No overt teratogenic or primary foetotoxic effects were observed in animal studies in which the exposure levels of entacapone were markedly higher than the therapeutic exposure levels. As there is no experience in pregnant women, entacapone should not be used during pregnancy.
In animal studies entacapone was excreted in milk. The safety of entacapone in infants is unknown. Women should not breast-feed during treatment with entacapone.
in association with levodopa may have major influence on the ability to drive and use machines. Entacapone may, together with levodopa, cause dizziness and symptomatic orthostatism. Therefore, caution should be exercised when driving or using machines.
Patients being treated with entacapone in association with levodopa and presenting with somnolence and/or sudden sleep onset episodes must be instructed to refrain from driving or engaging in activities where impaired alertness may put themselves or others at risk of serious injury or death (e.g. operating machines) until such recurrent episodes have resolved (see also section 4.4).
Summary of the safety profile
The most frequent adverse reactions caused by entacapone relate to the increased dopaminergic activity and occur most commonly at the beginning of the treatment. Reduction of levodopa dosage decreases the severity and frequency of these reactions. The other major class of adverse reactions are gastrointestinal symptoms, including nausea, vomiting, abdominal pain, constipation and diarrhoea. Urine may be discoloured reddish-brown by entacapone, but this is a harmless phenomenon.
Usually the adverse reactions caused by entacapone are mild to moderate. In clinical studies the most common adverse reactions leading to discontinuation of entacapone treatment have been gastrointestinal symptoms (e.g. diarrhoea, 2.5%) and increased dopaminergic adverse reactions of levodopa (e.g. dyskinesias, 1.7%).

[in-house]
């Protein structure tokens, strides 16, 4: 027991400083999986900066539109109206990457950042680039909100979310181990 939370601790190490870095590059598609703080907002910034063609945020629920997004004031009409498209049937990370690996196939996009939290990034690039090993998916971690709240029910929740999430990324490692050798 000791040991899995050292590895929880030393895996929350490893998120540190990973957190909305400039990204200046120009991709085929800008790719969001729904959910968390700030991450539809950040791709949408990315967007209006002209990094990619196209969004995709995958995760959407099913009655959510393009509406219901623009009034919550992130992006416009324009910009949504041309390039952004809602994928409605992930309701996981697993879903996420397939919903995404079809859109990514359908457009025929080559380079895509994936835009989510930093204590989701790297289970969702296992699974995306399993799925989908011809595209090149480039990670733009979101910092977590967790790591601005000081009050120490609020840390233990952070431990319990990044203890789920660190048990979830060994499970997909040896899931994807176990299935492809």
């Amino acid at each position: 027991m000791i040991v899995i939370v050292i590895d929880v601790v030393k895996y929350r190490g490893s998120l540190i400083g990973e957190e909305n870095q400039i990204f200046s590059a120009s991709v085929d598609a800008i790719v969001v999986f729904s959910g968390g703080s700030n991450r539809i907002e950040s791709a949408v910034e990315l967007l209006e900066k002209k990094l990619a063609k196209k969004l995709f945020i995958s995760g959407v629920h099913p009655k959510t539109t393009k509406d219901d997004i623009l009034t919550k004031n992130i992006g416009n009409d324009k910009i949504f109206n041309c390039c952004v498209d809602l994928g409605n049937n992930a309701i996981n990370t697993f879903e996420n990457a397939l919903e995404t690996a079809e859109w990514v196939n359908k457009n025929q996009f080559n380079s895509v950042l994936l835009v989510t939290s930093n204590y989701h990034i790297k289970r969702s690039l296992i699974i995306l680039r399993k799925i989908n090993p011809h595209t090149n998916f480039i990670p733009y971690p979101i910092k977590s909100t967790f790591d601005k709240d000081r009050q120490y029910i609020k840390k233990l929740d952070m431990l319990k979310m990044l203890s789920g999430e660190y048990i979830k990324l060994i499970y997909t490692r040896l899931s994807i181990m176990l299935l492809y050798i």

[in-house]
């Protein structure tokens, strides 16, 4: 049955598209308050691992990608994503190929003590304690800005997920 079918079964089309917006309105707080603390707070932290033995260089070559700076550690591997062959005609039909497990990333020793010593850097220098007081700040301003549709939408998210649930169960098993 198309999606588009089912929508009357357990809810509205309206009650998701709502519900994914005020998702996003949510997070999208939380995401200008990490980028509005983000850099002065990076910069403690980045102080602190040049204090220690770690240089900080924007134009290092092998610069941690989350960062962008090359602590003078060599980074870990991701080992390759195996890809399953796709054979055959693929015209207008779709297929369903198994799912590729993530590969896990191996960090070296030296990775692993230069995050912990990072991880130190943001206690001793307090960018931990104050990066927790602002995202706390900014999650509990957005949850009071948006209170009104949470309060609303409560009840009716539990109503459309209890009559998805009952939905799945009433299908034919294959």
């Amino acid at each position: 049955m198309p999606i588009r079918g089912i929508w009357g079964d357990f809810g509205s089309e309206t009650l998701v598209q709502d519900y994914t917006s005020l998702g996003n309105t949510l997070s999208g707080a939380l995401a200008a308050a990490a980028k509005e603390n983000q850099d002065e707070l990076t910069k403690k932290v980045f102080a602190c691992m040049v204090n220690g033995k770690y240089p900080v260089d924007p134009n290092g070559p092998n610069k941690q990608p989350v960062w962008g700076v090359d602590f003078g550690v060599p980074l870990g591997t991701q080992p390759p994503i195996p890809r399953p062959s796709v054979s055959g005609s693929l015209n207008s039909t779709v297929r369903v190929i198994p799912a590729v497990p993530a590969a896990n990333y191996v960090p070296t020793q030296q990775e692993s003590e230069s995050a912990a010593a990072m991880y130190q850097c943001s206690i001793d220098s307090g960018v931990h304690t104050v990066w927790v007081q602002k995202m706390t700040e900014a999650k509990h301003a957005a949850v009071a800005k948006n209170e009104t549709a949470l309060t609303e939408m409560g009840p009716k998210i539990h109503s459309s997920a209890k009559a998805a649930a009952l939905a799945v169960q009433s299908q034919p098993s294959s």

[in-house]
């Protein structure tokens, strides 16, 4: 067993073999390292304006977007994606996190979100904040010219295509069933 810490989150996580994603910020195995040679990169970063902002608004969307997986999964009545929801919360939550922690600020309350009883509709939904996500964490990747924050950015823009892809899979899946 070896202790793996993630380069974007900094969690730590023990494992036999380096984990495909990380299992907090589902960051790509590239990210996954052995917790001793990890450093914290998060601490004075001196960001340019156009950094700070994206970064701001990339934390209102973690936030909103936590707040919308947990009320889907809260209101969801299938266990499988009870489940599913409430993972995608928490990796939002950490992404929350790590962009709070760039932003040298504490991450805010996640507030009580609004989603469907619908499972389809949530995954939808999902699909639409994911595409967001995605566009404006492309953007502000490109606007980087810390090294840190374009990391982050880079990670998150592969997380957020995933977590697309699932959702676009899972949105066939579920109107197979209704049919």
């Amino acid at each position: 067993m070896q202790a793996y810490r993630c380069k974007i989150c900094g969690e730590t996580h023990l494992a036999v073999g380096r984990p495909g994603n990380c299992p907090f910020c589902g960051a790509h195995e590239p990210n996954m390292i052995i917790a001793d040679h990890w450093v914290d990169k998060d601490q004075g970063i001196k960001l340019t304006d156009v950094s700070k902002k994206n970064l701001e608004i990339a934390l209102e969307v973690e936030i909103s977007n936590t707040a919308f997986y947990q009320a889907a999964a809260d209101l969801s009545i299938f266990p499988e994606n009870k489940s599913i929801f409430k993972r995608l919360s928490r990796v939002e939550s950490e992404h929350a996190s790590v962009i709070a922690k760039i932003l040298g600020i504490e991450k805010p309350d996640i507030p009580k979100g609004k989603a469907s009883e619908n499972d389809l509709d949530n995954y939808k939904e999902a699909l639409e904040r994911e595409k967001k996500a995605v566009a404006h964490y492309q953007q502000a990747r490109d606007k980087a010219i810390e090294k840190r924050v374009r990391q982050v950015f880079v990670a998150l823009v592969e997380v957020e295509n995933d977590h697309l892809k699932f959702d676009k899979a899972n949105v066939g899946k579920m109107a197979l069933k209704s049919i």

Dyskinesias (27%), nausea (11%), diarrhoea (8%), abdominal pain (7%) and dry mouth (4.2%) were reported significantly more often with entacapone than with placebo in pooled data from clinical studies involving 406 patients taking the medicinal product and 296 patients taking placebo.
Some of the adverse reactions, such as dyskinesia, nausea, and abdominal pain, may be more common with the higher doses (1,400 to 2,000 mg per day) than with the lower doses of entacapone.
Tabulated list of adverse reactions
The following adverse reactions, listed below in Table 1, have been accumulated both from clinical studies with entacapone and since the introduction of entacapone into the market.
Table 1 . Adverse drug reactions *
|Common:||Insomnia, hallucinations, confusion, paroniria|
|Nervous system disorders|
||Parkinsonism aggravated, dizziness, dystonia, hyperkinesia
|Common:||Ischemic heart disease events other than myocardial infarction (e.g. angina pectoris)|
||Diarrhoea, abdominal pain, dry mouth, constipation, vomiting
|Rare:||Hepatic function tests abnormal|
||Hepatitis with mainly cholestatic features (see section 4.4.)
|Skin and subcutaneous tissue disorders|
|Rare:||Erythematous or maculopapular rash|
|Not known:||Skin, hair, beard and nail discolorations|
|Renal and urinary disorders|
|Very common:||Urine discoloration|
|General disorders and administration site conditions|
|Common:||Fatigue, sweating increased, fall|
* Adverse reactions are ranked under headings of frequency, the most frequent first, using the following convention: Very common (≥1/10); common (≥1/100 to <1/10); uncommon (≥1/1,000 to <1/100); rare (≥1/10,000 to <1/1,000); very rare (<1/10,000), not known (cannot be estimated from the available data, since no valid estimate can be derived from clinical trials or epidemiological studies).
** The incidence rates of myocardial infarction and other ischemic heart disease events (0.43% and 1.54%, respectively) are derived from an analysis of 13 double-blind studies involving 2082 patients with end-of-dose motor fluctuations receiving entacapone.
Description of selected adverse reactions
Entacapone in association with levodopa has been associated with isolated cases of excessive daytime somnolence and sudden sleep onset episodes.
Impulse control disorders: Pathological gambling, increased libido, hypersexuality, compulsive spending or buying, binge eating and compulsive eating can occur in patients treated with dopamine agonists and/or other dopaminergic treatments such as Comtess in association with levodopa (see section 4.4).
Isolated cases of NMS have been reported following abrupt reduction or discontinuation of entacapone and other dopaminergic treatments.
Isolated cases of rhabdomyolysis have been reported.
The post-marketing data include isolated cases of overdose in which the reported highest daily dose of entacapone has been 16,000 mg. The acute symptoms and signs in these cases of overdose included confusion, decreased activity, somnolence, hypotonia, skin discolouration and urticaria. Management of acute overdose is symptomatic.